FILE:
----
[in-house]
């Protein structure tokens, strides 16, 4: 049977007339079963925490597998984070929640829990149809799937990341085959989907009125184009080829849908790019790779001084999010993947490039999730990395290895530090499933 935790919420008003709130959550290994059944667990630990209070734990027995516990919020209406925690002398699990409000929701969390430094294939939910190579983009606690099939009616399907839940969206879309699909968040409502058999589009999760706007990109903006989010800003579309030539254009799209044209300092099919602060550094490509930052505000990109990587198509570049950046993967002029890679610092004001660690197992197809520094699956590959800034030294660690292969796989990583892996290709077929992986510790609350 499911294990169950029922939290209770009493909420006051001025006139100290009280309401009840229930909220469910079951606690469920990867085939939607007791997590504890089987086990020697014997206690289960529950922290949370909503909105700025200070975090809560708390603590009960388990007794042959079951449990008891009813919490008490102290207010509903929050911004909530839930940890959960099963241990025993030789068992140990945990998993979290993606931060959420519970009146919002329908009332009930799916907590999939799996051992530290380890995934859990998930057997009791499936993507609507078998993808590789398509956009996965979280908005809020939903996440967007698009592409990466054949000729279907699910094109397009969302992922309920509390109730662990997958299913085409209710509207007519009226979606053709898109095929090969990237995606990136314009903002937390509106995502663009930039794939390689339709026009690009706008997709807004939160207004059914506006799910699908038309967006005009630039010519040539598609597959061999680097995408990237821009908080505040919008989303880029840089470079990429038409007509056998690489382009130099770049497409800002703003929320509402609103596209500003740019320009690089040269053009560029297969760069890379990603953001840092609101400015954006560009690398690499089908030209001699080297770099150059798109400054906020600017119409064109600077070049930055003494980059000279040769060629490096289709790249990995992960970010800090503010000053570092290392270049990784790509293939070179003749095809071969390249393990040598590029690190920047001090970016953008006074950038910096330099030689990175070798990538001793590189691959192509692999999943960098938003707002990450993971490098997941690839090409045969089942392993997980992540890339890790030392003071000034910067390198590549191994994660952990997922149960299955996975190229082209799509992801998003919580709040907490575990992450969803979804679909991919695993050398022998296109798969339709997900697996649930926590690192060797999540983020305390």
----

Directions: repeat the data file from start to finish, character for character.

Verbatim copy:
[in-house]
């Protein structure tokens, strides 16, 4: 049977007339079963925490597998984070929640829990149809799937990341085959989907009125184009080829849908790019790779001084999010993947490039999730990395290895530090499933 935790919420008003709130959550290994059944667990630990209070734990027995516990919020209406925690002398699990409000929701969390430094294939939910190579983009606690099939009616399907839940969206879309699909968040409502058999589009999760706007990109903006989010800003579309030539254009799209044209300092099919602060550094490509930052505000990109990587198509570049950046993967002029890679610092004001660690197992197809520094699956590959800034030294660690292969796989990583892996290709077929992986510790609350 499911294990169950029922939290209770009493909420006051001025006139100290009280309401009840229930909220469910079951606690469920990867085939939607007791997590504890089987086990020697014997206690289960529950922290949370909503909105700025200070975090809560708390603590009960388990007794042959079951449990008891009813919490008490102290207010509903929050911004909530839930940890959960099963241990025993030789068992140990945990998993979290993606931060959420519970009146919002329908009332009930799916907590999939799996051992530290380890995934859990998930057997009791499936993507609507078998993808590789398509956009996965979280908005809020939903996440967007698009592409990466054949000729279907699910094109397009969302992922309920509390109730662990997958299913085409209710509207007519009226979606053709898109095929090969990237995606990136314009903002937390509106995502663009930039794939390689339709026009690009706008997709807004939160207004059914506006799910699908038309967006005009630039010519040539598609597959061999680097995408990237821009908080505040919008989303880029840089470079990429038409007509056998690489382009130099770049497409800002703003929320509402609103596209500003740019320009690089040269053009560029297969760069890379990603953001840092609101400015954006560009690398690499089908030209001699080297770099150059798109400054906020600017119409064109600077070049930055003494980059000279040769060629490096289709790249990995992960970010800090503010000053570092290392270049990784790509293939070179003749095809071969390249393990040598590029690190920047001090970016953008006074950038910096330099030689990175070798990538001793590189691959192509692999999943960098938003707002990450993971490098997941690839090409045969089942392993997980992540890339890790030392003071000034910067390198590549191994994660952990997922149960299955996975190229082209799509992801998003919580709040907490575990992450969803979804679909991919695993050398022998296109798969339709997900697996649930926590690192060797999540983020305390």